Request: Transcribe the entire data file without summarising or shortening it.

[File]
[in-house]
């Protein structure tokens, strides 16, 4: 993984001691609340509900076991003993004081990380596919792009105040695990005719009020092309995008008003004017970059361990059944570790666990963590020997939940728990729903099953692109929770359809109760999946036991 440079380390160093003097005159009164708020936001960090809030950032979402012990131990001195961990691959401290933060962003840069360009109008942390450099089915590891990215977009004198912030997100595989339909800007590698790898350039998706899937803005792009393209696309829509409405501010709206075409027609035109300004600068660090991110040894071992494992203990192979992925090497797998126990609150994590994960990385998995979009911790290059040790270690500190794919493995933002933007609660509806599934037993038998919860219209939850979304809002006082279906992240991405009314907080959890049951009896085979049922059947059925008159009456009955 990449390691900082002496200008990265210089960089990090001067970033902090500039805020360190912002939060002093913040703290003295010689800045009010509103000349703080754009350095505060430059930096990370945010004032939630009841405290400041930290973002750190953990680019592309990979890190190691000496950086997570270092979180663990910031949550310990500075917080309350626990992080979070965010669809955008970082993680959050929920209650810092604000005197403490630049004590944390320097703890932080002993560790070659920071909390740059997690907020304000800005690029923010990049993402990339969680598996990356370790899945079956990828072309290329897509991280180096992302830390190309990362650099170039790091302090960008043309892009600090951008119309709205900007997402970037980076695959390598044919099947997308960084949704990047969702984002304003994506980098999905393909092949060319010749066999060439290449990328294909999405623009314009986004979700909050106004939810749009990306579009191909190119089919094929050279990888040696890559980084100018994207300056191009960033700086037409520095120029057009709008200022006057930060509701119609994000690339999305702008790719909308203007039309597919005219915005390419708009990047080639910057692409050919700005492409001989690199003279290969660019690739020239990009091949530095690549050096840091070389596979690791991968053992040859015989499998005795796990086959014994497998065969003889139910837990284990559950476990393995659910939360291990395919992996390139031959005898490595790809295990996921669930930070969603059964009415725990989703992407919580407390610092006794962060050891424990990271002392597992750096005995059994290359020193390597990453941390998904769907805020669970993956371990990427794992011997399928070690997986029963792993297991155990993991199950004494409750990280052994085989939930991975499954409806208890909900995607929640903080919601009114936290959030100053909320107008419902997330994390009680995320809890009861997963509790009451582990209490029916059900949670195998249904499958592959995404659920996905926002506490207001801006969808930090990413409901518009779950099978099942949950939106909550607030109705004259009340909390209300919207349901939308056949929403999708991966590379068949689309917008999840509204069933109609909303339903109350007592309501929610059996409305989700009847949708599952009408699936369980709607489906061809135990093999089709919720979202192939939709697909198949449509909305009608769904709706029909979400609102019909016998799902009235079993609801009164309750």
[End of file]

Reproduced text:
[in-house]
């Protein structure tokens, strides 16, 4: 993984001691609340509900076991003993004081990380596919792009105040695990005719009020092309995008008003004017970059361990059944570790666990963590020997939940728990729903099953692109929770359809109760999946036991 440079380390160093003097005159009164708020936001960090809030950032979402012990131990001195961990691959401290933060962003840069360009109008942390450099089915590891990215977009004198912030997100595989339909800007590698790898350039998706899937803005792009393209696309829509409405501010709206075409027609035109300004600068660090991110040894071992494992203990192979992925090497797998126990609150994590994960990385998995979009911790290059040790270690500190794919493995933002933007609660509806599934037993038998919860219209939850979304809002006082279906992240991405009314907080959890049951009896085979049922059947059925008159009456009955 990449390691900082002496200008990265210089960089990090001067970033902090500039805020360190912002939060002093913040703290003295010689800045009010509103000349703080754009350095505060430059930096990370945010004032939630009841405290400041930290973002750190953990680019592309990979890190190691000496950086997570270092979180663990910031949550310990500075917080309350626990992080979070965010669809955008970082993680959050929920209650810092604000005197403490630049004590944390320097703890932080002993560790070659920071909390740059997690907020304000800005690029923010990049993402990339969680598996990356370790899945079956990828072309290329897509991280180096992302830390190309990362650099170039790091302090960008043309892009600090951008119309709205900007997402970037980076695959390598044919099947997308960084949704990047969702984002304003994506980098999905393909092949060319010749066999060439290449990328294909999405623009314009986004979700909050106004939810749009990306579009191909190119089919094929050279990888040696890559980084100018994207300056191009960033700086037409520095120029057009709008200022006057930060509701119609994000690339999305702008790719909308203007039309597919005219915005390419708009990047080639910057692409050919700005492409001989690199003279290969660019690739020239990009091949530095690549050096840091070389596979690791991968053992040859015989499998005795796990086959014994497998065969003889139910837990284990559950476990393995659910939360291990395919992996390139031959005898490595790809295990996921669930930070969603059964009415725990989703992407919580407390610092006794962060050891424990990271002392597992750096005995059994290359020193390597990453941390998904769907805020669970993956371990990427794992011997399928070690997986029963792993297991155990993991199950004494409750990280052994085989939930991975499954409806208890909900995607929640903080919601009114936290959030100053909320107008419902997330994390009680995320809890009861997963509790009451582990209490029916059900949670195998249904499958592959995404659920996905926002506490207001801006969808930090990413409901518009779950099978099942949950939106909550607030109705004259009340909390209300919207349901939308056949929403999708991966590379068949689309917008999840509204069933109609909303339903109350007592309501929610059996409305989700009847949708599952009408699936369980709607489906061809135990093999089709919720979202192939939709697909198949449509909305009608769904709706029909979400609102019909016998799902009235079993609801009164309750």